This article first appeared August 21, 2013, but it remains equally relevant today.
Leadership is the art of problem solving. When leaders, particularly women leaders, feel uncomfortable in one very important problem-solving arena, they lose some of their effectiveness. The video I describe below explains how leaders can also be successful negotiators.
Margaret Neale, Professor of Management at Stanford Graduate School of Business, speaks very knowledgeably about how to negotiate and why women should do it. Based on research about how women are perceived and how they can negotiate most successfully, Dr. Neale presents a 4-step process for negotiation. She includes ideas about negotiating for anything from salary in a new job to expensive shoes in a department store.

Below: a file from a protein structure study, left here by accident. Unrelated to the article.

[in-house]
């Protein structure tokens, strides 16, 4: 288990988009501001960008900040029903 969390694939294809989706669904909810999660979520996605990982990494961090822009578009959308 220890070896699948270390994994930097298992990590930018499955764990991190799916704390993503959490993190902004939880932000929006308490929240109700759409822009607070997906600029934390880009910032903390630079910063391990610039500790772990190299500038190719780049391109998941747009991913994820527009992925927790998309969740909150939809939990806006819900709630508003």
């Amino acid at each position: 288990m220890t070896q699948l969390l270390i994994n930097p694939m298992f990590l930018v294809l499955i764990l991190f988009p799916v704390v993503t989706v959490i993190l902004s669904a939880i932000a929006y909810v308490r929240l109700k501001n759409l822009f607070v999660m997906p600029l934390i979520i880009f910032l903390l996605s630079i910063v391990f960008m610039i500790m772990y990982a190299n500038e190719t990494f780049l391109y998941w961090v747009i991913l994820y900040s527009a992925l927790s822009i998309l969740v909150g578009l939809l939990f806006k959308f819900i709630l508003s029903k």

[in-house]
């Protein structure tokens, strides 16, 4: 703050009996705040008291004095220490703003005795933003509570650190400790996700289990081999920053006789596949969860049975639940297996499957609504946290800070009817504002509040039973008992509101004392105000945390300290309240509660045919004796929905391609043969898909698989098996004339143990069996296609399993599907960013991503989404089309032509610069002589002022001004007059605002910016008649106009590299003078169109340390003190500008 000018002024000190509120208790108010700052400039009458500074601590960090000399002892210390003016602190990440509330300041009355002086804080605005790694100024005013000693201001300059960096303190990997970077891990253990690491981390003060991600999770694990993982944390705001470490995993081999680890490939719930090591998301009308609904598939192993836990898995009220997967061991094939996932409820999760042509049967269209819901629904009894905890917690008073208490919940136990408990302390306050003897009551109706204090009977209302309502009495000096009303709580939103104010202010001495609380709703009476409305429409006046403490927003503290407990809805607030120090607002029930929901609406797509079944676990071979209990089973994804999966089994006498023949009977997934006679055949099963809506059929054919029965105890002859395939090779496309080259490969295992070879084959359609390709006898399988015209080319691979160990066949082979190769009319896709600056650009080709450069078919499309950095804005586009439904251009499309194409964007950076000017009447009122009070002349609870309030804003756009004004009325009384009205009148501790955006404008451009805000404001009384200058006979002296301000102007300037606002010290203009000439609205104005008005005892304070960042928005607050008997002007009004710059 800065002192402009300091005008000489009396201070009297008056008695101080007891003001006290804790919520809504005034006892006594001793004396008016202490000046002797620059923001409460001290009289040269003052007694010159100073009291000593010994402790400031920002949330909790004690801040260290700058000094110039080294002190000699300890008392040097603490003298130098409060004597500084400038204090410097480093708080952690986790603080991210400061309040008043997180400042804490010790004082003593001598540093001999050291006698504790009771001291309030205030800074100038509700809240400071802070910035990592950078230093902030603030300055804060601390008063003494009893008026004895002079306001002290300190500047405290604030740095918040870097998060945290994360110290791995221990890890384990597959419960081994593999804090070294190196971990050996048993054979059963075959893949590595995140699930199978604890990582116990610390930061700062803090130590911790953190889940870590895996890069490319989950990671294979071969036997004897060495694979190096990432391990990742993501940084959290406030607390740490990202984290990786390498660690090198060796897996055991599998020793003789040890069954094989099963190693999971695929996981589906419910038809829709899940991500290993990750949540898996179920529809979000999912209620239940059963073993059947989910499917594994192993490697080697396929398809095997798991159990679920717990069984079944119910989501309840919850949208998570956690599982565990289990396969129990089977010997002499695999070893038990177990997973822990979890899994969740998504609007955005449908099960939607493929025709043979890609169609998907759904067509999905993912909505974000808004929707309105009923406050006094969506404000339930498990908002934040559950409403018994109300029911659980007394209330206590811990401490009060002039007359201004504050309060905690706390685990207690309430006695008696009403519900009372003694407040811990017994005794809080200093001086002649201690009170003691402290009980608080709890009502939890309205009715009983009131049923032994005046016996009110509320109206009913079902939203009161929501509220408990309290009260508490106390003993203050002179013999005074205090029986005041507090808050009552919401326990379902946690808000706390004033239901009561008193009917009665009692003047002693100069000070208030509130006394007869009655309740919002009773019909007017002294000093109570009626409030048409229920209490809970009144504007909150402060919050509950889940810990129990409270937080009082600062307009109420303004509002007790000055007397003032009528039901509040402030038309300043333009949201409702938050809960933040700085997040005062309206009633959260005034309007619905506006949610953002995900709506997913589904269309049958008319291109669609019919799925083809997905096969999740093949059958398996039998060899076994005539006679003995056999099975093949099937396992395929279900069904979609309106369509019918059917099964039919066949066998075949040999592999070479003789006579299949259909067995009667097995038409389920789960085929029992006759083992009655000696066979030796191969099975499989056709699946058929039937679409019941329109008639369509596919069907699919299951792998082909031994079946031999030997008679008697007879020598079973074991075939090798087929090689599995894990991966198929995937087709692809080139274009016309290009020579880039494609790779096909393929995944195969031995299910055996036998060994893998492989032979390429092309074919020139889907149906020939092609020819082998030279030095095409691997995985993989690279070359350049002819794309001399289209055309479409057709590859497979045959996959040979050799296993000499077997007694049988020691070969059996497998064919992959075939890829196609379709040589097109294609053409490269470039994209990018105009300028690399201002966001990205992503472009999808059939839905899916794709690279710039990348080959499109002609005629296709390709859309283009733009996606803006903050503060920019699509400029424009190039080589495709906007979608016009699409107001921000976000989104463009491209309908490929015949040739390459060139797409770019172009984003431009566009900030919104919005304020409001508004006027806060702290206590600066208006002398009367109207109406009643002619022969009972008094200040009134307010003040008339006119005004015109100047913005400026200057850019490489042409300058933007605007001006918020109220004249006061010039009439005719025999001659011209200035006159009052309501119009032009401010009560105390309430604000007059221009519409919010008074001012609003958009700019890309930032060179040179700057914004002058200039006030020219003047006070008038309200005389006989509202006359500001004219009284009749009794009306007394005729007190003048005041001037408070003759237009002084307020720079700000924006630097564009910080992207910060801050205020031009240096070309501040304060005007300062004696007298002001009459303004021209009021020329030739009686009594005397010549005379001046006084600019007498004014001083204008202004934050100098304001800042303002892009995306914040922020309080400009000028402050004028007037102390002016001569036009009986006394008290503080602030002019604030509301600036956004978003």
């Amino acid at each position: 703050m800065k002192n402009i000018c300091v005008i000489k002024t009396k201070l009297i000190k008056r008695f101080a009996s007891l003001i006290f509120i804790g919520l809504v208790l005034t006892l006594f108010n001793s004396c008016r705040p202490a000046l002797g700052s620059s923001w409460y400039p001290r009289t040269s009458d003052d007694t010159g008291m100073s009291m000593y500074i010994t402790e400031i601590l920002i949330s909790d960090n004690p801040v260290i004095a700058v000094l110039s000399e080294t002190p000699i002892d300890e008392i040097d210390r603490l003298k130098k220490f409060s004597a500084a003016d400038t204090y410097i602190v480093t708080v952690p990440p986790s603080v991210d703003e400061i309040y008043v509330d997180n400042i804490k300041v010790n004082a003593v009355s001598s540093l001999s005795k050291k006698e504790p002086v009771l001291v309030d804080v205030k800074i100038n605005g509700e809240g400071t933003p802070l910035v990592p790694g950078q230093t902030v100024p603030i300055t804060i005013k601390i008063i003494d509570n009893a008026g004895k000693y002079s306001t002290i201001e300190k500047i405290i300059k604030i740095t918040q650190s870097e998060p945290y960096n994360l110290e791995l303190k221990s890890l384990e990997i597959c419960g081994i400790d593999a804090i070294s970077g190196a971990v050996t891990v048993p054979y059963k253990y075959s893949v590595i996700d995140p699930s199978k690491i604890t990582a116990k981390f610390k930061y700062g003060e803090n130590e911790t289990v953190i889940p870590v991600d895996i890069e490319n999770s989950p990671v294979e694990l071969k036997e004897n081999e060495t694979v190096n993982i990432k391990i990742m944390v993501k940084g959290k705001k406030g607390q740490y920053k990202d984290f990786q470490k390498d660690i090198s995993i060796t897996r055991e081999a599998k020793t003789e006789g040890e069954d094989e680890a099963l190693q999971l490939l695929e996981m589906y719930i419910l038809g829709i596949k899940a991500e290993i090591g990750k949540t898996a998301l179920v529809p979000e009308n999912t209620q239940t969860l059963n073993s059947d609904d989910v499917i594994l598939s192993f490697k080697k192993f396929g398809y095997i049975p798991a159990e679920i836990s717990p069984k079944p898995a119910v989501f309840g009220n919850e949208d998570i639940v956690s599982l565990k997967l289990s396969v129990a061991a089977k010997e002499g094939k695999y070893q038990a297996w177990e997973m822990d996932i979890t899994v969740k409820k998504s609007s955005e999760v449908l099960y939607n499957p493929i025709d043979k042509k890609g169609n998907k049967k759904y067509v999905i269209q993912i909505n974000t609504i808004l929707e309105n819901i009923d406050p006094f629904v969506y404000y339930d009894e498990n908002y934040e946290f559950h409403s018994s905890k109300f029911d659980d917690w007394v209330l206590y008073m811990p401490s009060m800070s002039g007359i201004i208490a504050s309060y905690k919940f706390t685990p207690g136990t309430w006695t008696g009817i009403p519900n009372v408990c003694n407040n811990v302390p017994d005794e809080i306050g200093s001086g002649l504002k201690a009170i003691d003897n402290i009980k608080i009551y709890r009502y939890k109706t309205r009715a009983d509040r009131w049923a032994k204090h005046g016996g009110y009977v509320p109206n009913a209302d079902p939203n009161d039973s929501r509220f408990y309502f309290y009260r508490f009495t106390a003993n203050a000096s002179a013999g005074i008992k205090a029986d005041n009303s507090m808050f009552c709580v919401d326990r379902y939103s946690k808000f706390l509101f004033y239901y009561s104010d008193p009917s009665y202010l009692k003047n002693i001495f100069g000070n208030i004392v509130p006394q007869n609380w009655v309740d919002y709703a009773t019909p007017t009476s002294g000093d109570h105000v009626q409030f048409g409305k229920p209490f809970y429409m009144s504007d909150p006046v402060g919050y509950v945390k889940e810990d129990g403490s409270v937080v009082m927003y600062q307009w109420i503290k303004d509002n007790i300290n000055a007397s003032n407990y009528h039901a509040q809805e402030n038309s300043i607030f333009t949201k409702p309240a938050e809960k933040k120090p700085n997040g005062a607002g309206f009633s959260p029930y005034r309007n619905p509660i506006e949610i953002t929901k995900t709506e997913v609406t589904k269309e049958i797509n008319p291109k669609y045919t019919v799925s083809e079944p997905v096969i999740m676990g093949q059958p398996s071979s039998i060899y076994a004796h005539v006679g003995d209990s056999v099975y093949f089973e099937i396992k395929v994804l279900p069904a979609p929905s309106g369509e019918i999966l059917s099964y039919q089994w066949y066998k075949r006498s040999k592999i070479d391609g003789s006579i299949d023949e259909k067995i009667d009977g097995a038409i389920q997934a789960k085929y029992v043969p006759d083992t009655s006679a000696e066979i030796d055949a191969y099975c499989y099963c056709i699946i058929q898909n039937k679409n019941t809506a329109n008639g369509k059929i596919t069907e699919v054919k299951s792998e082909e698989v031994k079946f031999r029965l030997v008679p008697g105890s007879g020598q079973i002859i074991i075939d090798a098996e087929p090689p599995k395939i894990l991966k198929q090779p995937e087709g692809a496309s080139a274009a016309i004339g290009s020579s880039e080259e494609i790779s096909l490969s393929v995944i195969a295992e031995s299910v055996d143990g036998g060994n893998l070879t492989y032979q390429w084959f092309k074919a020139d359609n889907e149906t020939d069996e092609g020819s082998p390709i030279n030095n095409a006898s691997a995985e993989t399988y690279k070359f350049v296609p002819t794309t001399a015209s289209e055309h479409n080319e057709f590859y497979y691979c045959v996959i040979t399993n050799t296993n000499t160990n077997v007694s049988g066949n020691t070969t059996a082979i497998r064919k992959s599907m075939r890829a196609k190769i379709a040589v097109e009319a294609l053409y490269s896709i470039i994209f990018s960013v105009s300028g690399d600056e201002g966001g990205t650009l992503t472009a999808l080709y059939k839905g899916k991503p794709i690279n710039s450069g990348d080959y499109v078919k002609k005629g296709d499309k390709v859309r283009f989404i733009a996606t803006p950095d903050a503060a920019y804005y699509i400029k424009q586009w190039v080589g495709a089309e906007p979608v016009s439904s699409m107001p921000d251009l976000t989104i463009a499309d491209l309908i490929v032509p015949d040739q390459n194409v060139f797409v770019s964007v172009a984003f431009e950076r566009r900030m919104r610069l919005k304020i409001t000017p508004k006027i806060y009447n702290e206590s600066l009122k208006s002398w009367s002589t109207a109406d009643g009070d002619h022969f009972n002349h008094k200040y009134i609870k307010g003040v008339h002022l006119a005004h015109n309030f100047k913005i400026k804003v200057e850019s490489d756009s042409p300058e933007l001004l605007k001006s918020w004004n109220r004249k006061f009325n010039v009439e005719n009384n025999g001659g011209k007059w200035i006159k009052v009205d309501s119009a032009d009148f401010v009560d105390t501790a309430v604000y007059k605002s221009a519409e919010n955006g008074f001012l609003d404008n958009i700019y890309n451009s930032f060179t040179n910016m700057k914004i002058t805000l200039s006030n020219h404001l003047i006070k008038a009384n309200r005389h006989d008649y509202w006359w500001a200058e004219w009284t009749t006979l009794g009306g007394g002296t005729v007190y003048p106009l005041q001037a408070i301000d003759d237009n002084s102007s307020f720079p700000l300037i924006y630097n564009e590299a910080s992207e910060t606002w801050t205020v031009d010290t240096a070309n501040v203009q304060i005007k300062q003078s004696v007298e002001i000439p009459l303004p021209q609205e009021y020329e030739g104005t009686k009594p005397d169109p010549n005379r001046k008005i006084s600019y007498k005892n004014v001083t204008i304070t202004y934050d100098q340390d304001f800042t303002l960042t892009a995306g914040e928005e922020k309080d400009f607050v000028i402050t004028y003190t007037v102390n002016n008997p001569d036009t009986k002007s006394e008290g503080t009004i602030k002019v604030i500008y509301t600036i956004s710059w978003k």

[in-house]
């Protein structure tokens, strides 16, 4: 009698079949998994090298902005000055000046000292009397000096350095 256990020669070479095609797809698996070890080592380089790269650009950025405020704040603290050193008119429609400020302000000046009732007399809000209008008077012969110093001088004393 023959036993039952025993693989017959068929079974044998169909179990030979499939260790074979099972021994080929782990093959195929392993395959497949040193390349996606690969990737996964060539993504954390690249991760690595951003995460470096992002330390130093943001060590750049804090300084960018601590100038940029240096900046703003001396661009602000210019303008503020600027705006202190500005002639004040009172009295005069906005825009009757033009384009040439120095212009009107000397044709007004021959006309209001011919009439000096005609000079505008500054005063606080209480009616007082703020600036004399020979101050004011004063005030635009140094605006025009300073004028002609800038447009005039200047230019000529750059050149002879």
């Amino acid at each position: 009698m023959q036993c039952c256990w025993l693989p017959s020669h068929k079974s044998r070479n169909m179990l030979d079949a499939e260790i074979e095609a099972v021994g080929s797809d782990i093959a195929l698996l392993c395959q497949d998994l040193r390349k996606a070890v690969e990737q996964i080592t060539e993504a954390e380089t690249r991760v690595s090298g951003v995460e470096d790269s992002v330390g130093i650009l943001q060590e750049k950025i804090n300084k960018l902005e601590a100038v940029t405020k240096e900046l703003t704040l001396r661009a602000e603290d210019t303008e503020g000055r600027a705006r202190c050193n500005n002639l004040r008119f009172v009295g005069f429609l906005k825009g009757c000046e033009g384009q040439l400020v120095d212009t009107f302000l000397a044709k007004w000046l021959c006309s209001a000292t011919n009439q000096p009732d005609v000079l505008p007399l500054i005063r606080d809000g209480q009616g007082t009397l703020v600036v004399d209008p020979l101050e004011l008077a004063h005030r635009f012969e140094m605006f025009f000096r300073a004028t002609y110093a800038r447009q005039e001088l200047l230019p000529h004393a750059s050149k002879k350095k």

Beginning with the premise that women tend to feel uncomfortable with the idea and the process of negotiation, she explains that successful negotiation depends on problem solving: What can I accept and what does my counterpart need? Finding a solution that meets both needs is the key to a successful outcome.
Neale also discusses research indicating that when women negotiate primarily for themselves, they are less likely than men to be successful. They are penalized by both men and women. However, women are more likely than men to succeed when they negotiate on behalf of someone else. Therefore, she suggests how to negotiate for oneself from a standpoint of communal interests and expectations.